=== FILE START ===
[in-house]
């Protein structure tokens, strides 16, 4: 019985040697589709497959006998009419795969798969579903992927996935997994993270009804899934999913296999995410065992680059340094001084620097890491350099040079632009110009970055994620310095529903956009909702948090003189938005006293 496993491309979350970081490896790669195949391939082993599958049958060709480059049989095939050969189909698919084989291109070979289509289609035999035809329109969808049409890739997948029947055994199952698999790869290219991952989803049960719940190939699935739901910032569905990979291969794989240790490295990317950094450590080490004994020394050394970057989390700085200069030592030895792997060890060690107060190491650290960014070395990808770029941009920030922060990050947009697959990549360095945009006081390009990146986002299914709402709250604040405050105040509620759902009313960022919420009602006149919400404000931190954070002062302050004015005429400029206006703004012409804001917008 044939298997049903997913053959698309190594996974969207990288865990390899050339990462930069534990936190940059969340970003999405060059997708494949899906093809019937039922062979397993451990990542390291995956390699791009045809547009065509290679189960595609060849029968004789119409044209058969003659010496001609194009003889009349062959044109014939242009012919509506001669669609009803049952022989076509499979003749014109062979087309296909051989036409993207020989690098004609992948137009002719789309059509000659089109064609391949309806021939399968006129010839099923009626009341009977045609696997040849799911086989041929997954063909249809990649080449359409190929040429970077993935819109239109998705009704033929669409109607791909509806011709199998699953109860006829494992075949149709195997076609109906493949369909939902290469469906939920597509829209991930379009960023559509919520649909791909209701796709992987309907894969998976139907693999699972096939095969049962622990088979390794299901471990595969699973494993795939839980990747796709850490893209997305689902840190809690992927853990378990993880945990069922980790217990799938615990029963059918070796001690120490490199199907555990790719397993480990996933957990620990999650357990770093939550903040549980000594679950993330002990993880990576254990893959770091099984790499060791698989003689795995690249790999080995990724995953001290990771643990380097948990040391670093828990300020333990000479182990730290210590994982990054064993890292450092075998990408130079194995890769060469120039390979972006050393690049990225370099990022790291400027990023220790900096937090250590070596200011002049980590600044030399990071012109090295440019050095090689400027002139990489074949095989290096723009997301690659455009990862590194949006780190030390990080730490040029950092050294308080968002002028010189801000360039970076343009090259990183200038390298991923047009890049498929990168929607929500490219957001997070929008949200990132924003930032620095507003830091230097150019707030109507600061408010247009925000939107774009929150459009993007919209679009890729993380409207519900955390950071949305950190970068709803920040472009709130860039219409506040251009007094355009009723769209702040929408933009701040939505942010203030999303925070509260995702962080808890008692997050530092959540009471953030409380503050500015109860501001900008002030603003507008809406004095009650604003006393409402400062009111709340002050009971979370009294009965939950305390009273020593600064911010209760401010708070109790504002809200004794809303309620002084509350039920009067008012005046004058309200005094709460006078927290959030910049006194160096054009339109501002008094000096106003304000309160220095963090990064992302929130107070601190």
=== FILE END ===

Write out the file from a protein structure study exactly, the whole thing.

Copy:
[in-house]
């Protein structure tokens, strides 16, 4: 019985040697589709497959006998009419795969798969579903992927996935997994993270009804899934999913296999995410065992680059340094001084620097890491350099040079632009110009970055994620310095529903956009909702948090003189938005006293 496993491309979350970081490896790669195949391939082993599958049958060709480059049989095939050969189909698919084989291109070979289509289609035999035809329109969808049409890739997948029947055994199952698999790869290219991952989803049960719940190939699935739901910032569905990979291969794989240790490295990317950094450590080490004994020394050394970057989390700085200069030592030895792997060890060690107060190491650290960014070395990808770029941009920030922060990050947009697959990549360095945009006081390009990146986002299914709402709250604040405050105040509620759902009313960022919420009602006149919400404000931190954070002062302050004015005429400029206006703004012409804001917008 044939298997049903997913053959698309190594996974969207990288865990390899050339990462930069534990936190940059969340970003999405060059997708494949899906093809019937039922062979397993451990990542390291995956390699791009045809547009065509290679189960595609060849029968004789119409044209058969003659010496001609194009003889009349062959044109014939242009012919509506001669669609009803049952022989076509499979003749014109062979087309296909051989036409993207020989690098004609992948137009002719789309059509000659089109064609391949309806021939399968006129010839099923009626009341009977045609696997040849799911086989041929997954063909249809990649080449359409190929040429970077993935819109239109998705009704033929669409109607791909509806011709199998699953109860006829494992075949149709195997076609109906493949369909939902290469469906939920597509829209991930379009960023559509919520649909791909209701796709992987309907894969998976139907693999699972096939095969049962622990088979390794299901471990595969699973494993795939839980990747796709850490893209997305689902840190809690992927853990378990993880945990069922980790217990799938615990029963059918070796001690120490490199199907555990790719397993480990996933957990620990999650357990770093939550903040549980000594679950993330002990993880990576254990893959770091099984790499060791698989003689795995690249790999080995990724995953001290990771643990380097948990040391670093828990300020333990000479182990730290210590994982990054064993890292450092075998990408130079194995890769060469120039390979972006050393690049990225370099990022790291400027990023220790900096937090250590070596200011002049980590600044030399990071012109090295440019050095090689400027002139990489074949095989290096723009997301690659455009990862590194949006780190030390990080730490040029950092050294308080968002002028010189801000360039970076343009090259990183200038390298991923047009890049498929990168929607929500490219957001997070929008949200990132924003930032620095507003830091230097150019707030109507600061408010247009925000939107774009929150459009993007919209679009890729993380409207519900955390950071949305950190970068709803920040472009709130860039219409506040251009007094355009009723769209702040929408933009701040939505942010203030999303925070509260995702962080808890008692997050530092959540009471953030409380503050500015109860501001900008002030603003507008809406004095009650604003006393409402400062009111709340002050009971979370009294009965939950305390009273020593600064911010209760401010708070109790504002809200004794809303309620002084509350039920009067008012005046004058309200005094709460006078927290959030910049006194160096054009339109501002008094000096106003304000309160220095963090990064992302929130107070601190």